N.M.P.L. | AUSTIN
SETS FOR SALE
ABDULLA / ARDATH
LAMBERT & BUTLER
his is a brave new frontier being opened, part of my continuing mission to seek out new cards, new trade cards. This site began in 1995/6 and ever since then I have been dodging the issue of trade cards. There is no real reason for this more than time factors. Scotty claims the 'engines cannay take it Franklyn' but I am thumping away on a keyboard which looks like a collection of boiled sweets stuck to a dinner tray and I know the finest crew in cyberspace will pull me through.
Trade cards actually pre-date cigarette cards by a good number of years
So why now?
It could be because I have been sharpening my puns over the last few months and am ready to share these awful efforts with others.
Fear not, this is not an alternative to those cigarette card pages every month, this will be additional, let me worry about how I make the time. Travelling at warp speed does have its advantages.
There is a lot of overlap between cigarette cards and trade cards, just check out all those Football series A&BC Gum (Topps) did to prove that point. For this reason I am not going to be covering the same ground in the trade cards as the cigarette cards.
What does that leave then?
Well quite a lot. Trade cards are still going strong today whereas the cigarette card fell by the wayside around the 1940's. This means there was rather a lot of subjects which were just not covered, space travel, pop music (how old does that phrase make me sound), jet aircraft, television, in fact the modern world. So plenty to go at.
They're cards Frank, but not as we know them.
Perhaps I am wrong in mentioning this, but I will. People used to be either a trade card fan or a cigarette card fan. It could well be something to do with the human psyche. This demarkation is not as obvious as it used to be for many reasons.
Trade cards to many people mean tea cards and tea cards mean Brooke Bond which is unfortunate as these are often not the high quality end of the market.
I am going to be blowing away the myth that trade cards are somehow second best. They are not. There are cards which have lower production values but lets face it there are some clunky cigarette card sets out there. A great many trade cards have production values at least as good as cigarette cards and still others are better.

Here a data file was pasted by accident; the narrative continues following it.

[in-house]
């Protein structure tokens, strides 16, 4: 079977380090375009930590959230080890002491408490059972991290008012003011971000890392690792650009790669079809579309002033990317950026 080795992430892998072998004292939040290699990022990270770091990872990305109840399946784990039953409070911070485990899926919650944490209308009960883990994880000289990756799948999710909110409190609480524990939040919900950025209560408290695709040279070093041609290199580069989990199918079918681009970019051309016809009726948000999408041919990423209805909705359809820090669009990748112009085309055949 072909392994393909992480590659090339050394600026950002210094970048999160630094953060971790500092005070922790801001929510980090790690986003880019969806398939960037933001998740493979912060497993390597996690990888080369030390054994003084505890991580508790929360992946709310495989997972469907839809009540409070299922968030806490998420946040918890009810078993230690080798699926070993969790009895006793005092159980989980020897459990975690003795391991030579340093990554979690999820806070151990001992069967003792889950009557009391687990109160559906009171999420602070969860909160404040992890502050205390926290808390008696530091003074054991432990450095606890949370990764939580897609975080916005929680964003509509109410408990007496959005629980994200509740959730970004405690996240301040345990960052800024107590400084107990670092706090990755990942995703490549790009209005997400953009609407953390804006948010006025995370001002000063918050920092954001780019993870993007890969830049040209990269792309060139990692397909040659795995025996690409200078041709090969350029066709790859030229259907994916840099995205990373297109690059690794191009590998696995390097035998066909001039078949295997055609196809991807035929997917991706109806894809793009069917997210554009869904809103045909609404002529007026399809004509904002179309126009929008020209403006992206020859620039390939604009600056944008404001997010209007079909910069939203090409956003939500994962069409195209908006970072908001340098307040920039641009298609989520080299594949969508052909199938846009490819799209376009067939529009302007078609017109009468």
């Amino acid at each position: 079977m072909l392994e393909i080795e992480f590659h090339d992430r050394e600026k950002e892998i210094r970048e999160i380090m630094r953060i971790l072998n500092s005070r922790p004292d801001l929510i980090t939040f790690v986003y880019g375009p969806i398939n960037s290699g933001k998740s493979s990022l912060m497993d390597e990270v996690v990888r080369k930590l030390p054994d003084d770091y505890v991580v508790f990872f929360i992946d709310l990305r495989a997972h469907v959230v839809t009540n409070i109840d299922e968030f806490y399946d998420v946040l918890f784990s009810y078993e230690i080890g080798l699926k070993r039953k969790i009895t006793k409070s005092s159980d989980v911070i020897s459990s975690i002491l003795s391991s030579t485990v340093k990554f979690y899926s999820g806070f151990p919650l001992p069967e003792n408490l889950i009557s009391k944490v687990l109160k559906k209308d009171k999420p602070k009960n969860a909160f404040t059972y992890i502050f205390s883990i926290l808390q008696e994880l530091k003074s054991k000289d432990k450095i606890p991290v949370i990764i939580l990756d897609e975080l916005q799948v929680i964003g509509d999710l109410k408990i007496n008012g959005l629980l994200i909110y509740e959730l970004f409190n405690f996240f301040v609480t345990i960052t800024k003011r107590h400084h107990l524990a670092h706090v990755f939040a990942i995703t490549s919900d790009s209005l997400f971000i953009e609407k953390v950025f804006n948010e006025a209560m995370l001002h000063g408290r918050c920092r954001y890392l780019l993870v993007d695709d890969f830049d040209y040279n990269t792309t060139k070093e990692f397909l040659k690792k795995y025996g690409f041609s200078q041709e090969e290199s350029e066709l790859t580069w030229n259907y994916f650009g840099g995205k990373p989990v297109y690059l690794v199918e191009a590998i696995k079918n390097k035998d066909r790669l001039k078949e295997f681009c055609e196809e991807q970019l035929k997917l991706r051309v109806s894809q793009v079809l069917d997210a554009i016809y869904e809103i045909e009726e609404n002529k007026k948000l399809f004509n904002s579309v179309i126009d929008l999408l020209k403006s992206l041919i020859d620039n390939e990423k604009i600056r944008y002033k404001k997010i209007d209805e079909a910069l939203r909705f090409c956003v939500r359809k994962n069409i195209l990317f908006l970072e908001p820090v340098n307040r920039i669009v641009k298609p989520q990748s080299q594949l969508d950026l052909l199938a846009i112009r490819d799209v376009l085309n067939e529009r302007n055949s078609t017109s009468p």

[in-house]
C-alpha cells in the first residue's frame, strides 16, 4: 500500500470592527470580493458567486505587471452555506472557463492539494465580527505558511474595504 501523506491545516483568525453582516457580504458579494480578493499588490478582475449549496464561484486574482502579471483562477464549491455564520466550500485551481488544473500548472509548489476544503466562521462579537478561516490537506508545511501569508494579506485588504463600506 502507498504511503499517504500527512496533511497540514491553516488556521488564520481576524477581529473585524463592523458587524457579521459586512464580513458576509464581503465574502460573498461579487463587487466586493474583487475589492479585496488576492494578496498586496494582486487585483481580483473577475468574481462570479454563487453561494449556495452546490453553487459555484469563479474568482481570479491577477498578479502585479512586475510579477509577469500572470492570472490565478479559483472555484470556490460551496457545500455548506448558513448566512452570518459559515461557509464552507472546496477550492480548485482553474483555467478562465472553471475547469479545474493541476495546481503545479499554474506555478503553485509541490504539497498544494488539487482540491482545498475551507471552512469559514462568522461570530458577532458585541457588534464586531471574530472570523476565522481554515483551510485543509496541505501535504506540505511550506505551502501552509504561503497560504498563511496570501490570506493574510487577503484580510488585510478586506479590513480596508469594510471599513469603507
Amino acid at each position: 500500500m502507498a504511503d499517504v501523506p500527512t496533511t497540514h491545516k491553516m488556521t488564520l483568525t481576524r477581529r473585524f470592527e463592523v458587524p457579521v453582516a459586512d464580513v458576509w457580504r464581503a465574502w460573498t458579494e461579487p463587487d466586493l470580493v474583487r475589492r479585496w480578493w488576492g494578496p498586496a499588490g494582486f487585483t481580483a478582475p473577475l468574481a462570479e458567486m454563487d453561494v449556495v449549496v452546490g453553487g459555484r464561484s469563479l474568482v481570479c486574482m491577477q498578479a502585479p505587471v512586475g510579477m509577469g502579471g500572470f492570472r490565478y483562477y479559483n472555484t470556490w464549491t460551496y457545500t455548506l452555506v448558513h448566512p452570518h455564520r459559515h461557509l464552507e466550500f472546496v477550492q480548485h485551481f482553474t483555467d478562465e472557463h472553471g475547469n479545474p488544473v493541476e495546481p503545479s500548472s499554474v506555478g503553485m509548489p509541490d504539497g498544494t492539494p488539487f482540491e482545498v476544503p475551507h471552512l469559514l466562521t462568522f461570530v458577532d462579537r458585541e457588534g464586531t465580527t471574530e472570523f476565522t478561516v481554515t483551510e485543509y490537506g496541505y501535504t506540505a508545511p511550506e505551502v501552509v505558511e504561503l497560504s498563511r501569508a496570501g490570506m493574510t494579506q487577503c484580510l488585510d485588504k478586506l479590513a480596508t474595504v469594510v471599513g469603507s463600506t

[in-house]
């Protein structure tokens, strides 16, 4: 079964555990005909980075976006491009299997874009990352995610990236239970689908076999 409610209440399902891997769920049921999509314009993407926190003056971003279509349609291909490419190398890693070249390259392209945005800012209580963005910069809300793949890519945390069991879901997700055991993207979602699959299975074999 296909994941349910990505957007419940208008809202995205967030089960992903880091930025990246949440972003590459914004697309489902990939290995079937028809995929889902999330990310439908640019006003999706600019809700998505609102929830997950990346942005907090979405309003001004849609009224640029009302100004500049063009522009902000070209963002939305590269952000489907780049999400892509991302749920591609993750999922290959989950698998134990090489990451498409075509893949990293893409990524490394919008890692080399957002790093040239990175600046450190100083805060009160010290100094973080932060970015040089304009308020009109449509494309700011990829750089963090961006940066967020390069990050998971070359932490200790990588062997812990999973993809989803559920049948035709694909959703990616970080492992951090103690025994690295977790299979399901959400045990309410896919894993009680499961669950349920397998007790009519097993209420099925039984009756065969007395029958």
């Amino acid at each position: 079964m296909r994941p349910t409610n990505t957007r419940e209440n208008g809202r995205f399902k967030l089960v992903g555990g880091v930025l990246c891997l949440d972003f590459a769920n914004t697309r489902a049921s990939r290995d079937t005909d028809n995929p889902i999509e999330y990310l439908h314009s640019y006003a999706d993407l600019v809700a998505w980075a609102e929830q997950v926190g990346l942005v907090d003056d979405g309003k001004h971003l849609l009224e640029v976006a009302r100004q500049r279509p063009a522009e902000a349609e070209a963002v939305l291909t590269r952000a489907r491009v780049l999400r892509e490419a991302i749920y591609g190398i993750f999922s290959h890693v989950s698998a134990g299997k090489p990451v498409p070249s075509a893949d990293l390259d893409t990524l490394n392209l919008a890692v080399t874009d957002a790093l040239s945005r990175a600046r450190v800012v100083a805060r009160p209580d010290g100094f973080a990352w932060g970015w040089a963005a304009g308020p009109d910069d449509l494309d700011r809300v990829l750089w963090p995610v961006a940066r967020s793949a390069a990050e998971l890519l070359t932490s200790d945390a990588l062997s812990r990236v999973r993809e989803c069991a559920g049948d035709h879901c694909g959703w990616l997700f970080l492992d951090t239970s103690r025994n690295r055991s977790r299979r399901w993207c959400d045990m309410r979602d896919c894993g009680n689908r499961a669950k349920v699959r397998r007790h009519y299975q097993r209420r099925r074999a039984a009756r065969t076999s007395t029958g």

Whilst on the subject of quality a lot of older collectors dismissed the whole sub-culture of trade cards, largely because of this 'quality' arguement. I did and I have lived to regret that decision. Looking back it is difficult to justify this blanket ban on these cards but you have to put it into context.
The bubble gum cards of the 1960's were coming out of the packets. Targeted at the children they did not really interest established collectors. After all an 80 year old collector in 1960 was probably sitting on a pile of the most beautiful turn of the century cards you can imagine. He had bought them when younger, he may well have even smoked the cigarettes the cards came out off. What on earth did this fellow want with a set of cards depicting Joe 90 or Captain Kirk. Imagine the horror on his leathery face at the idea of collecting the footballers of the 1970's, the game was hardly football. I mean these fellows had hair which was capable of blowing in the wind and those that did not had permed hair.. Where was Dixie Dean with his baggy shorts and boots of lead? And he had a haircut which looked like it had been painted on his head.
The other reason is just as simple and perhaps just as bogus. I have mentioned tea cards are considered the only type of trade card and Brooke Bond the only type of tea card. Well there were millions of them in the 1970's. Brit's drink tea. It is a well known fact, which unlike a lot of well known facts is actually true. Or at least is was in the 1970's, we drink more coffee now I believe. We used to put Brooke Bond cards into plastic shopping bags and sell them by weight. It really was not worth the man power of sorting them. It is an economic decision. Sorting out a set of cigarette cards is a labour intensive business.